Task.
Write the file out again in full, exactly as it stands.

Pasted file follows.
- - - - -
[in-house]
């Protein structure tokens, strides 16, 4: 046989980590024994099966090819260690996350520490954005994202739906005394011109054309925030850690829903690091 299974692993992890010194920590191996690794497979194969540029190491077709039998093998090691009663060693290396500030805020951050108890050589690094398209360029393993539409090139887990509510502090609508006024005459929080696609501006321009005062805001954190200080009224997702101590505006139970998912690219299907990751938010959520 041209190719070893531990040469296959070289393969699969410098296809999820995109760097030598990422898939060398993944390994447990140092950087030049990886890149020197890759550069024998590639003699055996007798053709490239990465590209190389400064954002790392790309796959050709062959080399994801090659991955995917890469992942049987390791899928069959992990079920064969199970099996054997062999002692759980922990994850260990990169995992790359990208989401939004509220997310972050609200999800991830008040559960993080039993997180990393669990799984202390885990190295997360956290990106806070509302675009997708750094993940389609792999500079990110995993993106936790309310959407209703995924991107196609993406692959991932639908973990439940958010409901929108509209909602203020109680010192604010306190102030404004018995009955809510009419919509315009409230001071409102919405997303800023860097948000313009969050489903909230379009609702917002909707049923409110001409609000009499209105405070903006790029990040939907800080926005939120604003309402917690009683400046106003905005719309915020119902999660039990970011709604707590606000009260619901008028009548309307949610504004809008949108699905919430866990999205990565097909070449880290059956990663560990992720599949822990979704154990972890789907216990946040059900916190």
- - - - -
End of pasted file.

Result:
[in-house]
């Protein structure tokens, strides 16, 4: 046989980590024994099966090819260690996350520490954005994202739906005394011109054309925030850690829903690091 299974692993992890010194920590191996690794497979194969540029190491077709039998093998090691009663060693290396500030805020951050108890050589690094398209360029393993539409090139887990509510502090609508006024005459929080696609501006321009005062805001954190200080009224997702101590505006139970998912690219299907990751938010959520 041209190719070893531990040469296959070289393969699969410098296809999820995109760097030598990422898939060398993944390994447990140092950087030049990886890149020197890759550069024998590639003699055996007798053709490239990465590209190389400064954002790392790309796959050709062959080399994801090659991955995917890469992942049987390791899928069959992990079920064969199970099996054997062999002692759980922990994850260990990169995992790359990208989401939004509220997310972050609200999800991830008040559960993080039993997180990393669990799984202390885990190295997360956290990106806070509302675009997708750094993940389609792999500079990110995993993106936790309310959407209703995924991107196609993406692959991932639908973990439940958010409901929108509209909602203020109680010192604010306190102030404004018995009955809510009419919509315009409230001071409102919405997303800023860097948000313009969050489903909230379009609702917002909707049923409110001409609000009499209105405070903006790029990040939907800080926005939120604003309402917690009683400046106003905005719309915020119902999660039990970011709604707590606000009260619901008028009548309307949610504004809008949108699905919430866990999205990565097909070449880290059956990663560990992720599949822990979704154990972890789907216990946040059900916190």